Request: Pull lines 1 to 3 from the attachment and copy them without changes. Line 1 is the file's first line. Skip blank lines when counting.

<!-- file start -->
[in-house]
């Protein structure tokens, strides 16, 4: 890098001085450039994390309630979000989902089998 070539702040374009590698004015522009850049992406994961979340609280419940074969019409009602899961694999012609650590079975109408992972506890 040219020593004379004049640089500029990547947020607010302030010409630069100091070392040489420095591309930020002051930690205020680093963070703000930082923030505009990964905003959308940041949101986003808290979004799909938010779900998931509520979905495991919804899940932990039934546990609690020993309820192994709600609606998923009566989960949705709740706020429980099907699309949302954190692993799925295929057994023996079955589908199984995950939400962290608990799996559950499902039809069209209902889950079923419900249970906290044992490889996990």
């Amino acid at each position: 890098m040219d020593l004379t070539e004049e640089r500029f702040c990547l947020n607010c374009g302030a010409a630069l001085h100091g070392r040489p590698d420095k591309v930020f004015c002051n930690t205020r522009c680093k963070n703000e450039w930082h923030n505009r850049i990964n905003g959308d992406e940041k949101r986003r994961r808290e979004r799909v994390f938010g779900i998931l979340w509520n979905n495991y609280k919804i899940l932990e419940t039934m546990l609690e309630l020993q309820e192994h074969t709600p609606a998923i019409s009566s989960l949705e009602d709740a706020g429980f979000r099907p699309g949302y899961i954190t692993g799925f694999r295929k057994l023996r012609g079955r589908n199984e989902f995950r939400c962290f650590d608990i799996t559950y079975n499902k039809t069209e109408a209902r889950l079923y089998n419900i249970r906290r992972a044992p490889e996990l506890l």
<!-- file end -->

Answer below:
[in-house]
């Protein structure tokens, strides 16, 4: 890098001085450039994390309630979000989902089998 070539702040374009590698004015522009850049992406994961979340609280419940074969019409009602899961694999012609650590079975109408992972506890 040219020593004379004049640089500029990547947020607010302030010409630069100091070392040489420095591309930020002051930690205020680093963070703000930082923030505009990964905003959308940041949101986003808290979004799909938010779900998931509520979905495991919804899940932990039934546990609690020993309820192994709600609606998923009566989960949705709740706020429980099907699309949302954190692993799925295929057994023996079955589908199984995950939400962290608990799996559950499902039809069209209902889950079923419900249970906290044992490889996990």
């Amino acid at each position: 890098m040219d020593l004379t070539e004049e640089r500029f702040c990547l947020n607010c374009g302030a010409a630069l001085h100091g070392r040489p590698d420095k591309v930020f004015c002051n930690t205020r522009c680093k963070n703000e450039w930082h923030n505009r850049i990964n905003g959308d992406e940041k949101r986003r994961r808290e979004r799909v994390f938010g779900i998931l979340w509520n979905n495991y609280k919804i899940l932990e419940t039934m546990l609690e309630l020993q309820e192994h074969t709600p609606a998923i019409s009566s989960l949705e009602d709740a706020g429980f979000r099907p699309g949302y899961i954190t692993g799925f694999r295929k057994l023996r012609g079955r589908n199984e989902f995950r939400c962290f650590d608990i799996t559950y079975n499902k039809t069209e109408a209902r889950l079923y089998n419900i249970r906290r992972a044992p490889e996990l506890l």